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My review of Out of Africa

May 26, 2014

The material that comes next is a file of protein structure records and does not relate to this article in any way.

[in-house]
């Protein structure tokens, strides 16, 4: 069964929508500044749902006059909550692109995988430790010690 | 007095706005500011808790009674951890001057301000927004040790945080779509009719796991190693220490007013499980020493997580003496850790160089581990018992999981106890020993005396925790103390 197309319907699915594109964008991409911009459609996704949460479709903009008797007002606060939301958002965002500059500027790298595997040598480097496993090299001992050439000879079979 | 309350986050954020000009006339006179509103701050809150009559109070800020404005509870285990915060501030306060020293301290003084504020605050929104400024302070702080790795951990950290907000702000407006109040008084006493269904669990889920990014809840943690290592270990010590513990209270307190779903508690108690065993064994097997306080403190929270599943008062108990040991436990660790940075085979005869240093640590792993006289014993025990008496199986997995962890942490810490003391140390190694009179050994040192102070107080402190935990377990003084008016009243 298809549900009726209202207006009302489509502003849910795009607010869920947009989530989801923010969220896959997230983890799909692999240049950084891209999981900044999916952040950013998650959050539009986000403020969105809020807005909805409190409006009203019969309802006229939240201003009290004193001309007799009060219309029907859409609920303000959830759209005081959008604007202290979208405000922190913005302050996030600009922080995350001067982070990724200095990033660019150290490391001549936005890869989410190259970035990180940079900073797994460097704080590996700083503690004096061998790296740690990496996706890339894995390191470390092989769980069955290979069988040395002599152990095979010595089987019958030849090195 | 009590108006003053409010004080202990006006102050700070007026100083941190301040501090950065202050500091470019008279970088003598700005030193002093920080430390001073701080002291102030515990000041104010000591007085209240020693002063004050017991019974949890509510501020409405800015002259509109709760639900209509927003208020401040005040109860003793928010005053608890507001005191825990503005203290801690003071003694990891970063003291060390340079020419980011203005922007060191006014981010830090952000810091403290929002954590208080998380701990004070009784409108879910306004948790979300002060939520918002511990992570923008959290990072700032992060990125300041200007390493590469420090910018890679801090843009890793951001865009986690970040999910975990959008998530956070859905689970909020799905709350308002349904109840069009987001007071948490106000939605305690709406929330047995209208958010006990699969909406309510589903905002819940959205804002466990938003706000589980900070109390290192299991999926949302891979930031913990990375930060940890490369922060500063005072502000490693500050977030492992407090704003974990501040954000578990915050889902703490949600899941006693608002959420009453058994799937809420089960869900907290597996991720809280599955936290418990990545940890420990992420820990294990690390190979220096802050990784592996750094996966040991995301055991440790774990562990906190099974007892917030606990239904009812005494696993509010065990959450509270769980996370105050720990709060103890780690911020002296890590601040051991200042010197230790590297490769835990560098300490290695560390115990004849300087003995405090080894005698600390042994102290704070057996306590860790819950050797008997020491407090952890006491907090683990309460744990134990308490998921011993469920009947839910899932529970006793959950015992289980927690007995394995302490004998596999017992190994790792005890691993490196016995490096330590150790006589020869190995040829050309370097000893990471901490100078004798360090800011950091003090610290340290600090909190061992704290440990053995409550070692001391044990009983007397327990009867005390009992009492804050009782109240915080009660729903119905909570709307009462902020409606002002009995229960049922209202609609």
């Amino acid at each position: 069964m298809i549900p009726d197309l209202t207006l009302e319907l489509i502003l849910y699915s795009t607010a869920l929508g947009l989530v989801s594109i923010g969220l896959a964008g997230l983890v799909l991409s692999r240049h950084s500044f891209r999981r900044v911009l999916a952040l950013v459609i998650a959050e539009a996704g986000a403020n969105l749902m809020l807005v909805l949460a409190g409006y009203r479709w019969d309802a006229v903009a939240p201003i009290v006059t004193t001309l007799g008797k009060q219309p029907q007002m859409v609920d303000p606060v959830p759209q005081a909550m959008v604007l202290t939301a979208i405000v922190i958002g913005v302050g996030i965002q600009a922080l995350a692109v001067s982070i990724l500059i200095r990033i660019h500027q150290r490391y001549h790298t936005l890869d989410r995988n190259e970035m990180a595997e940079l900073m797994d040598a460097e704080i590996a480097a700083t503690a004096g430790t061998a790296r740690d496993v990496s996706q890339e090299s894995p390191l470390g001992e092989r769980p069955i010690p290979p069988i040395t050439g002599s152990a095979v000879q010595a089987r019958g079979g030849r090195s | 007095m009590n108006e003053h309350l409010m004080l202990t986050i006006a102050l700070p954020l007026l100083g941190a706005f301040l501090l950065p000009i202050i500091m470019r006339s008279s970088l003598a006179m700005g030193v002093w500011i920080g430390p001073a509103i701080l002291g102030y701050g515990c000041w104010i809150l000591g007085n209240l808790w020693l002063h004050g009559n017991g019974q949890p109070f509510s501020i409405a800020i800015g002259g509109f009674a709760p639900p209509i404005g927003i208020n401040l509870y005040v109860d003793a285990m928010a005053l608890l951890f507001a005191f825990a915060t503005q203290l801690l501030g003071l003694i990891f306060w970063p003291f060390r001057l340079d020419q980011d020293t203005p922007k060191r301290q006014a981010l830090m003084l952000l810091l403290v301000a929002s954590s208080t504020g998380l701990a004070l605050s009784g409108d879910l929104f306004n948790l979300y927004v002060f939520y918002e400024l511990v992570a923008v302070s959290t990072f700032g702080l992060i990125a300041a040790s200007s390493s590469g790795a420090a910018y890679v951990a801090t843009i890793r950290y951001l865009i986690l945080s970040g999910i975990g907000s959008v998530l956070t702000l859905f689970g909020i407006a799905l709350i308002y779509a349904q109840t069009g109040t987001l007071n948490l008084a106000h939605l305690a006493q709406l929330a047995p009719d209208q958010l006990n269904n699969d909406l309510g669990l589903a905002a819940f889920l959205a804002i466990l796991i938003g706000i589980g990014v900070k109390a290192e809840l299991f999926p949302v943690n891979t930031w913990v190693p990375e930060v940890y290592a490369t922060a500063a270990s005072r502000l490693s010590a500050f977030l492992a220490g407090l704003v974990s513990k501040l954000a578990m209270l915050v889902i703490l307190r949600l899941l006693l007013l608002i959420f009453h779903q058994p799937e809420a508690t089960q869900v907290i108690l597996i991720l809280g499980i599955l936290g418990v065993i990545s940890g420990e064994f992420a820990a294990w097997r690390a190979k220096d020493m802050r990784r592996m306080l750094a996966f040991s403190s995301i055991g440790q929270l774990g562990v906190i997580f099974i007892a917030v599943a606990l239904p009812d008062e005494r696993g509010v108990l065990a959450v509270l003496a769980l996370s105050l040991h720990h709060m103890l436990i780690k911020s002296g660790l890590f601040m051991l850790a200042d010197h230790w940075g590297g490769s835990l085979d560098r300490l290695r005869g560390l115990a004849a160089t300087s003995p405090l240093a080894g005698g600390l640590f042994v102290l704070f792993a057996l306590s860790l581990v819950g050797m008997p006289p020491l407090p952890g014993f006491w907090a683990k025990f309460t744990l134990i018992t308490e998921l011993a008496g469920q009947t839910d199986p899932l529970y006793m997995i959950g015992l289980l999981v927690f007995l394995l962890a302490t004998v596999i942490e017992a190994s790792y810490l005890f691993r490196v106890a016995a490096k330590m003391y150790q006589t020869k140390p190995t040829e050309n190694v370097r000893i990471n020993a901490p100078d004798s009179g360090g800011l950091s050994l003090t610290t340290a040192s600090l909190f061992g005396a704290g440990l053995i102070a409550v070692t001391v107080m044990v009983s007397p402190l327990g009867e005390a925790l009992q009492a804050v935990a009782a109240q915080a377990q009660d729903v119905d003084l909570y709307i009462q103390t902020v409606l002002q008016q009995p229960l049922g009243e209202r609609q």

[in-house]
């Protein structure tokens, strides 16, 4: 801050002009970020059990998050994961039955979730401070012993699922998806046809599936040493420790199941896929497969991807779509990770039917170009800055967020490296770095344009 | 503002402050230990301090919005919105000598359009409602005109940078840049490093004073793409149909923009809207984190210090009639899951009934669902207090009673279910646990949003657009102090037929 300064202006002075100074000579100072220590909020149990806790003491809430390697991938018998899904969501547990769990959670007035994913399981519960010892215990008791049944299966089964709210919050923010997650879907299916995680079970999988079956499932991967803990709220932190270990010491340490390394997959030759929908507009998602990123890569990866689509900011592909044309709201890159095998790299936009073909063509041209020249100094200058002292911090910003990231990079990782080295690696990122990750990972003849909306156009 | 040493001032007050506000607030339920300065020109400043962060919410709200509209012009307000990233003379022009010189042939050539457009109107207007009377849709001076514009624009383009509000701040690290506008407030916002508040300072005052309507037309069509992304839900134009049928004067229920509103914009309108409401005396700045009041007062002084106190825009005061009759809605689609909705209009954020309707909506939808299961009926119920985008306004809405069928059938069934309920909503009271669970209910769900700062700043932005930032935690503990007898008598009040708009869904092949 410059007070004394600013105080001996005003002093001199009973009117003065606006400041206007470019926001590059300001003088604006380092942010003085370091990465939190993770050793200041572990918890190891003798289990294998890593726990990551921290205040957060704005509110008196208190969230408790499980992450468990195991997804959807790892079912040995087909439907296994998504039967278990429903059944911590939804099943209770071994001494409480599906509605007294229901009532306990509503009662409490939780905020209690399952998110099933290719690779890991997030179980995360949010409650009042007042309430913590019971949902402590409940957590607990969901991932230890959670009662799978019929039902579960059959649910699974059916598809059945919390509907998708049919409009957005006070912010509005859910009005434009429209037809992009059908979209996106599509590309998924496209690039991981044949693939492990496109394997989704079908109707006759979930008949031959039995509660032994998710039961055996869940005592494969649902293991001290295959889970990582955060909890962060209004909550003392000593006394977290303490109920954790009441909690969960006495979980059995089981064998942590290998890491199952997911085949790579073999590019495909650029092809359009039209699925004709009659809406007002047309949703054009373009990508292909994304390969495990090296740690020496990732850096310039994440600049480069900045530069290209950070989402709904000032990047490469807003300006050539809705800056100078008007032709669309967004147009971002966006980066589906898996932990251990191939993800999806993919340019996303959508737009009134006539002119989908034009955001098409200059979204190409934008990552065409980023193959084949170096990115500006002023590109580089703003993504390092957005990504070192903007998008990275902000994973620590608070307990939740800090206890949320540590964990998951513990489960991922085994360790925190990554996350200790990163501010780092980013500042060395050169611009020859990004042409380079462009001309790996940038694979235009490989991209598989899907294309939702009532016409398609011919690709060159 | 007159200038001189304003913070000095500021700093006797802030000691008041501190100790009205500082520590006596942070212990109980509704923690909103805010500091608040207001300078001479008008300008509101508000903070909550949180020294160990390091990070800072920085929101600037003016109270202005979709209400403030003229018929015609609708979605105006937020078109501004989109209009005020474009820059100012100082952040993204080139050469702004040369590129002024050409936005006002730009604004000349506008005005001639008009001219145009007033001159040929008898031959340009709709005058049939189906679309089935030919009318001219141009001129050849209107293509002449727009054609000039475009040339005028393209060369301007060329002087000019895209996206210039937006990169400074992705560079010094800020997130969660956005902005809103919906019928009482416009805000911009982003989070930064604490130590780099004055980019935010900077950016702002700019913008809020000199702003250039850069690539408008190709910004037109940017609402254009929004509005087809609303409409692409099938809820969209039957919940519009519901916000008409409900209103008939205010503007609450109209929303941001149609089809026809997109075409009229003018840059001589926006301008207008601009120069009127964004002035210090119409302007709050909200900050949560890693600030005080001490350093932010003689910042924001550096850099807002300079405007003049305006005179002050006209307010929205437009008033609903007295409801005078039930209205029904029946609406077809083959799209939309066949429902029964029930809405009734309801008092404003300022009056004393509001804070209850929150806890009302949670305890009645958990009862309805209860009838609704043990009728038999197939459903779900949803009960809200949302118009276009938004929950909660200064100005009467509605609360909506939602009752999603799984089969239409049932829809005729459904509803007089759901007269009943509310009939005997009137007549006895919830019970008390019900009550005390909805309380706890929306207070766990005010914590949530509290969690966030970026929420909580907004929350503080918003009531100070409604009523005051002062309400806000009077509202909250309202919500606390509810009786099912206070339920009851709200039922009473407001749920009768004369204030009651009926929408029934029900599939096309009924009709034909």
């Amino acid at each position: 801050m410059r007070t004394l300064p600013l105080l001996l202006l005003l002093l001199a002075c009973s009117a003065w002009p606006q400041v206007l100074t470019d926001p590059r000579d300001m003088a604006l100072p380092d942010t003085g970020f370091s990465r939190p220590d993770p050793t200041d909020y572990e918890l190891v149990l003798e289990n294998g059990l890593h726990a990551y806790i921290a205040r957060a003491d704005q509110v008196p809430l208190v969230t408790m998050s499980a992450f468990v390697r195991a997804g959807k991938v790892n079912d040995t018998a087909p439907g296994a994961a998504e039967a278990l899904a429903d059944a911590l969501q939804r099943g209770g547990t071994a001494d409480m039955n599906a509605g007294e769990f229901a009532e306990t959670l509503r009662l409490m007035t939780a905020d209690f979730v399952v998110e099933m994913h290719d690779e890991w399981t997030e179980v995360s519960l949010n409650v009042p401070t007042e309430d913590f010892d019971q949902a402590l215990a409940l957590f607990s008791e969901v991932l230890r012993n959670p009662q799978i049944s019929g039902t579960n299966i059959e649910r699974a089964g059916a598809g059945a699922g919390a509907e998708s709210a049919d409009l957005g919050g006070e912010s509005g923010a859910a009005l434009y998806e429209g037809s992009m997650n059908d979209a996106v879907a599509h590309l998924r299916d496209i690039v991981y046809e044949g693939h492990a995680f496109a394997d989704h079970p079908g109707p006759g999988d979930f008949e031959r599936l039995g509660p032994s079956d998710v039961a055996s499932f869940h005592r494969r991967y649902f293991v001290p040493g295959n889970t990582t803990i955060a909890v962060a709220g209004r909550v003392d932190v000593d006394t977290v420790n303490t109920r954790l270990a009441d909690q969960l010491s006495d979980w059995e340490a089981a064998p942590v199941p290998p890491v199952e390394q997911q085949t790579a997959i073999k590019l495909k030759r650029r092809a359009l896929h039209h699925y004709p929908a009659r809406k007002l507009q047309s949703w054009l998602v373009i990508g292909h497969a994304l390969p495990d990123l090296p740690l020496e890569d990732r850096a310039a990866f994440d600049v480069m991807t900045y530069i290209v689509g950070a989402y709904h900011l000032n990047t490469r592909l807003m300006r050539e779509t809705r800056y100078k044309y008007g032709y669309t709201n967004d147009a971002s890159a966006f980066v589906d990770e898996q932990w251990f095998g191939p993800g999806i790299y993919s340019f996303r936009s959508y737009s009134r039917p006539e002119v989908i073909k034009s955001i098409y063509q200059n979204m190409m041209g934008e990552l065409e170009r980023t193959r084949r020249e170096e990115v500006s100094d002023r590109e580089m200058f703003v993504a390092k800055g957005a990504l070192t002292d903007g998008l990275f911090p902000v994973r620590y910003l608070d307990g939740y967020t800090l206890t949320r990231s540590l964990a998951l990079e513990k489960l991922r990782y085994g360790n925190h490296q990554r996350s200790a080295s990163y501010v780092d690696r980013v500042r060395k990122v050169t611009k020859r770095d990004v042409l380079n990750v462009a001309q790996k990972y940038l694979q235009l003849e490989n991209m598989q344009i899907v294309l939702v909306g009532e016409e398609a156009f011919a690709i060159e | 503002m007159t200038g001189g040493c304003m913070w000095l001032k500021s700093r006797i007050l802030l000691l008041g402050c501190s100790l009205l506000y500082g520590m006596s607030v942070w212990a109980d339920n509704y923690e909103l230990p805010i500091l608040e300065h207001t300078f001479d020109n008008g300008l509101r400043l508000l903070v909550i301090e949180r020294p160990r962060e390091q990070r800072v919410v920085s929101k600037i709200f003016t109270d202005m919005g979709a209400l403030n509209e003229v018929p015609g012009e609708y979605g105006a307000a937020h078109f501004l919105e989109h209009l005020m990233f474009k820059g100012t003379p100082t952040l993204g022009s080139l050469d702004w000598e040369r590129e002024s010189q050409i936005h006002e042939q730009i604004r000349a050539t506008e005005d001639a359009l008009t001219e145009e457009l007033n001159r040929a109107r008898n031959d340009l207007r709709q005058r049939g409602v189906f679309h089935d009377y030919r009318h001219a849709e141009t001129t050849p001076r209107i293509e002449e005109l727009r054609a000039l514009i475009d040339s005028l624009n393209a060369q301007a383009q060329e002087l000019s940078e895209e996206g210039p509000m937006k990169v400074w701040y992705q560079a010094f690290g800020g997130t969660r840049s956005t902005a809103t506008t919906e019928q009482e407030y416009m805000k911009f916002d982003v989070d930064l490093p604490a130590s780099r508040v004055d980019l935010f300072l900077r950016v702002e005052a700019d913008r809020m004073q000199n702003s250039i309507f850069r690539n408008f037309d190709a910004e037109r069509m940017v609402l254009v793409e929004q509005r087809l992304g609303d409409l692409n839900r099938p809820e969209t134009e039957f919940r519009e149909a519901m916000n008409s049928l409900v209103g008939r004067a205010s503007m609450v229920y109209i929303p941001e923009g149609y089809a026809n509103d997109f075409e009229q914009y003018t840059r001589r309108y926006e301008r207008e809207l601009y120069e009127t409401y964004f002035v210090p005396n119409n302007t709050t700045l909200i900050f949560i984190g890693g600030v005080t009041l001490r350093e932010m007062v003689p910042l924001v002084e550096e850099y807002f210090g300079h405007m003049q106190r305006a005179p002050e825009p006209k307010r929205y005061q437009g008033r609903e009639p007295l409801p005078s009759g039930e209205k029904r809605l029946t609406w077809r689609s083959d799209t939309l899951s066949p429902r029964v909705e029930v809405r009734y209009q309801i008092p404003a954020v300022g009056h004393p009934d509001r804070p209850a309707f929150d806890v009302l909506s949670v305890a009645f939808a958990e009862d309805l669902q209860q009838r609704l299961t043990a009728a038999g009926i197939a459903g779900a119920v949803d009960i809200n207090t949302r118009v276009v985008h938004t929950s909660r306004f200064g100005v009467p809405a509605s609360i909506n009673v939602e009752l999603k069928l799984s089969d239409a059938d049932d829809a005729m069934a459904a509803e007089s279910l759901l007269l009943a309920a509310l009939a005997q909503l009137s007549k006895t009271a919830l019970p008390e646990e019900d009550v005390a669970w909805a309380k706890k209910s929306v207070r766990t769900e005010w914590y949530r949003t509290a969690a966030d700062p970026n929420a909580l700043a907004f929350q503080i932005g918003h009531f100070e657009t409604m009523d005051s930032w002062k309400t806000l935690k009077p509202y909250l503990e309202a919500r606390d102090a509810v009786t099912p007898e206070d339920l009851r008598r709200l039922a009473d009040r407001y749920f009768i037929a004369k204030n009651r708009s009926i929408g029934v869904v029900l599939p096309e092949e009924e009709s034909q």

I had a busy day in front of the TV today. One big chunk of my day was spent watching the 1985 Best Picture Oscar winner Out of Africa. Meryl Streep plays a rich, Danish baroness who twists her friend’s arm into marriage. They then move to Africa to raise cattle. However, as soon as they arrive, he informs her that they will be planting coffee and that he basically won’t be sticking around. It was a marriage of convenience after all. He just didn’t find it very convenient. He runs off to hunt for as long as he wants, and to sleep with as many women as pleases him. She falls in love with Robert Redford. Poor woman. Meryl’s Danish accent is not very solid. It comes and goes between Danish, South African, British, and what sounded something like French a time or two. Robert Redford plays a British (or is he South African?) big-game hunter with not even the slightest attempt at a British accent. Klaus Maria Brandauer plays the convenient husband, a not-so-moneyed man who agrees to marriage because he needs money for his hunting trips and sexual escapades. The music is beautiful as there is quite a bit of Mozart played throughout, along with some Wagner and other classical pieces. Much of the scenery is beautiful as well. You wouldn’t know that there was so much green in Africa from watching the news, but the grass and hills of the countryside near the movie’s plantation home are beautiful. Throughout the film, Karen, Streep’s character, deals with different problems, including local natives, World War I, fire, and a bad case of syphilis. Other familiar faces popping up in the movie are: Michael Gough (Alfred the butler from Batman, Batman Returns, Batman Forever, and Batman and Robin), and Iman. Basically, the movie is a romantic epic. It is overly long and feels like it. It is slow-moving. It drags. I could possibly watch more of the airplane scene, because that really showed off a lot of the beautiful scenery, but in the movie it was only about two minutes long. It could have used more of that and less of the rest of the 2 hours and 41 minutes that it took to watch it. To sum up, it’s beautiful to look at in parts, it has beautiful music, but is not one I would care to see again. What were the Academy voters thinking in 1985? They could have voted for Back to the Future! Next up: Someday I will be able to track down copies of the only two Best Picture winners that I have never seen, which are 1933’s Cavalcade, and 1963’s Tom Jones. If you happen to see either of them in your local library let me know.


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